11. After the exposition of his faith, or rather his lack of knowledge, he passes on to another matter; and tries to make excuses for having turned the books Περὶ ᾽Αρχῶν into Latin. I will put down his words literally:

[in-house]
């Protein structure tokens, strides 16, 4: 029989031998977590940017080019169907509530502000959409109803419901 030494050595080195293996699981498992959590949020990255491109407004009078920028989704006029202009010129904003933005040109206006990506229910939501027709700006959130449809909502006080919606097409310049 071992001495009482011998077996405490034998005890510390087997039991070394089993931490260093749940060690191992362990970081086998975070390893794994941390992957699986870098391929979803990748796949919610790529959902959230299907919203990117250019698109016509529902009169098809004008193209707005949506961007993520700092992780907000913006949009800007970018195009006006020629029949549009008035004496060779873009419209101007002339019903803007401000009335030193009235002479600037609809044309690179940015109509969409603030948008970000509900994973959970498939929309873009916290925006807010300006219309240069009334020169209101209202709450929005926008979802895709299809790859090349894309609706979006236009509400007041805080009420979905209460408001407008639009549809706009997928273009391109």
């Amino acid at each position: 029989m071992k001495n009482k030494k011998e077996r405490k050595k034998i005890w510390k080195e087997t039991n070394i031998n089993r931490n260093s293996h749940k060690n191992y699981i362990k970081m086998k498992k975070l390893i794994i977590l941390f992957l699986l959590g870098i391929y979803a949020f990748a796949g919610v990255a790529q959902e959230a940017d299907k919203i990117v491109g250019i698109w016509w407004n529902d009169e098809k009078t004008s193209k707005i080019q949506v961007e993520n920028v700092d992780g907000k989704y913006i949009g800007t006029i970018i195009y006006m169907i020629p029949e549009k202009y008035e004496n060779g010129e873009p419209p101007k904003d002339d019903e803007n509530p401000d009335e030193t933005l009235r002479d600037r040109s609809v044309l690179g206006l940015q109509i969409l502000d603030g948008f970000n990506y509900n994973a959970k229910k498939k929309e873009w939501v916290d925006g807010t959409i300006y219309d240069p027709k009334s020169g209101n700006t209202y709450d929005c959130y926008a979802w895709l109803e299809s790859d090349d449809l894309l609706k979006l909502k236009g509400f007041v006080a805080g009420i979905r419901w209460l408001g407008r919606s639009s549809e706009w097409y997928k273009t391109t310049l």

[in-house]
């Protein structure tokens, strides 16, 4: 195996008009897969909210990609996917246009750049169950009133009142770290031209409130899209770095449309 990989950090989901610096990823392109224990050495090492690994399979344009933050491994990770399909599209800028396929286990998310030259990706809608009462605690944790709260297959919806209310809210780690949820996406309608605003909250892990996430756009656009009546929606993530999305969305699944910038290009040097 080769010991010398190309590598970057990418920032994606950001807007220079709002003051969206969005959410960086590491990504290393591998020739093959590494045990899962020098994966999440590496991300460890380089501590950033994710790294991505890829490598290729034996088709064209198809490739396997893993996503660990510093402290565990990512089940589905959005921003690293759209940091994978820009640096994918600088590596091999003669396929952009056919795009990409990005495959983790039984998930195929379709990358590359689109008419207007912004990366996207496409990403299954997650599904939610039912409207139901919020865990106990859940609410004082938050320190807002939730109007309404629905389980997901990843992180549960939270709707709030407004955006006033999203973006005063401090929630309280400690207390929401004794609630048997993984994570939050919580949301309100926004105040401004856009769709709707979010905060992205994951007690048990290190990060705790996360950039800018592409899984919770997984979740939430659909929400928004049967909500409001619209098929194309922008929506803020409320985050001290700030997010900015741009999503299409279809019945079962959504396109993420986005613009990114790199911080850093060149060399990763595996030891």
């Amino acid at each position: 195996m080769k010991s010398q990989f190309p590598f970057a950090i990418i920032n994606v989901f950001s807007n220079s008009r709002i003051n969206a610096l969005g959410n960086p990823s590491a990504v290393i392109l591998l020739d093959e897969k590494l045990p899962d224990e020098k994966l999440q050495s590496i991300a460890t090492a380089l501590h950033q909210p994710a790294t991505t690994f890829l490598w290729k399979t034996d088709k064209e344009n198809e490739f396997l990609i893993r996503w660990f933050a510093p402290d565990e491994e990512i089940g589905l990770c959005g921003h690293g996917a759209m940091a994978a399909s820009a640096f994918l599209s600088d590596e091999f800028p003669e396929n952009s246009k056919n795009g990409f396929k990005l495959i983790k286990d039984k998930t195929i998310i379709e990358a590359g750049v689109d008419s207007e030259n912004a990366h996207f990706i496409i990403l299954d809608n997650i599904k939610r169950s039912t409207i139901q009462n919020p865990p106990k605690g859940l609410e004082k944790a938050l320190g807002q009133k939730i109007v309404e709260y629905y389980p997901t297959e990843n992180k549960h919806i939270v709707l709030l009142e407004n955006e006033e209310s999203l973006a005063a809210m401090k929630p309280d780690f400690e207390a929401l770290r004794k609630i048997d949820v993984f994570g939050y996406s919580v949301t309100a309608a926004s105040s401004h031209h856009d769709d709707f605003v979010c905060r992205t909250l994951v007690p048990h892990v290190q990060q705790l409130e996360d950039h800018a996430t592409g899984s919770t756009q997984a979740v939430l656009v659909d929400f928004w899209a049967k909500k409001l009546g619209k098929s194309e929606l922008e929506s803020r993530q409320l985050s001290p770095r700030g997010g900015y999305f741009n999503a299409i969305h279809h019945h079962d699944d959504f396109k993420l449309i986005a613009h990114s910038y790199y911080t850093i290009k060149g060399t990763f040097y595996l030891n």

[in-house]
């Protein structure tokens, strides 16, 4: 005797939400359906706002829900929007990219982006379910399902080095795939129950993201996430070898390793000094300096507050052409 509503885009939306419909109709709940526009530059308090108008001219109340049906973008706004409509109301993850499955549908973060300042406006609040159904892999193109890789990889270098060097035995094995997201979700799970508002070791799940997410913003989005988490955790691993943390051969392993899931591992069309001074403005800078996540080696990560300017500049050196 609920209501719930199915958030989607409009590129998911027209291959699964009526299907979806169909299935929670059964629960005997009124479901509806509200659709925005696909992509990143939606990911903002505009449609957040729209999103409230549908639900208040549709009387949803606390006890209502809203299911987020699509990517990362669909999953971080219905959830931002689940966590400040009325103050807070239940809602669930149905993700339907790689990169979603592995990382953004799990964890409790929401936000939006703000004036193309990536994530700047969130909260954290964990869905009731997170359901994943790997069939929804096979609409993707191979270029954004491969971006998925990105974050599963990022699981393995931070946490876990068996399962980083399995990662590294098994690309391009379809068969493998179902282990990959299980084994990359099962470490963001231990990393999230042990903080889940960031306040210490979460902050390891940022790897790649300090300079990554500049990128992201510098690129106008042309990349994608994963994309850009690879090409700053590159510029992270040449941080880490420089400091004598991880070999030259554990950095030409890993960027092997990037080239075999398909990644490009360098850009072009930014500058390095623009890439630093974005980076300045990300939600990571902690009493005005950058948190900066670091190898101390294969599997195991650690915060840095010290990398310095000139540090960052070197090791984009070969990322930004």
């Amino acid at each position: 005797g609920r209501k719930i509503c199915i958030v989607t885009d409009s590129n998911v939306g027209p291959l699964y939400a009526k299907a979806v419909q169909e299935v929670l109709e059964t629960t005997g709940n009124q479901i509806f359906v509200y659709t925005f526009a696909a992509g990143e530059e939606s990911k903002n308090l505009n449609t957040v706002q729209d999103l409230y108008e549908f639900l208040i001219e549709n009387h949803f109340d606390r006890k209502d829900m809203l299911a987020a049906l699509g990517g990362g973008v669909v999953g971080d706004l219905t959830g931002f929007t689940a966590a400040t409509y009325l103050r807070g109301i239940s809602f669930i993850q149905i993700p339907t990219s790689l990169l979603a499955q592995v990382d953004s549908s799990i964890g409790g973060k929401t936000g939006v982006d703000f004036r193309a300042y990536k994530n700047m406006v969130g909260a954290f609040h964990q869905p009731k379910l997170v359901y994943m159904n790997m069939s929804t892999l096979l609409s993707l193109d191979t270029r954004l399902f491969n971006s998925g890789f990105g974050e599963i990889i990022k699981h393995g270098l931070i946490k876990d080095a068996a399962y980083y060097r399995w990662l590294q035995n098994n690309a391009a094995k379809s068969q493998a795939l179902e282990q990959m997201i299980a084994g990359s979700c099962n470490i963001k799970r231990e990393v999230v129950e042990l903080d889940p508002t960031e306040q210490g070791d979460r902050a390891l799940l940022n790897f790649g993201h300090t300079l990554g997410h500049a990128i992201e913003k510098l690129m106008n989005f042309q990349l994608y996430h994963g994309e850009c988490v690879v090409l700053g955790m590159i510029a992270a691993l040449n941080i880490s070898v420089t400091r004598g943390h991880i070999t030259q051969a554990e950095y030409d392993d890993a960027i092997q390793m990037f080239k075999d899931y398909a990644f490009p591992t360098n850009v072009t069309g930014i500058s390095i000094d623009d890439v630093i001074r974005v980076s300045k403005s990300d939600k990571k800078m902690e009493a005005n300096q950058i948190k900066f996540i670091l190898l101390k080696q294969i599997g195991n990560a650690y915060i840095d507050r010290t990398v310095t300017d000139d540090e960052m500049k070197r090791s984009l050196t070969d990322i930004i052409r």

“I am told that objections have been raised against me because, forsooth, at the request of some of my brethren, I translated certain works of Origen from Greek into Latin. I suppose that every one sees that it is only through ill-will that this is made a matter of blame. For, if there is any offensive statement in the author, why is this to be twisted into a fault of p. 507 the translator? I was asked to exhibit in Latin what stands written in the Greek text; and I did nothing more than fit Latin words to Greek ideas. If, therefore, there is anything to praise in these ideas, the praise does not belong to me: and similarly as to anything to which blame may attach.”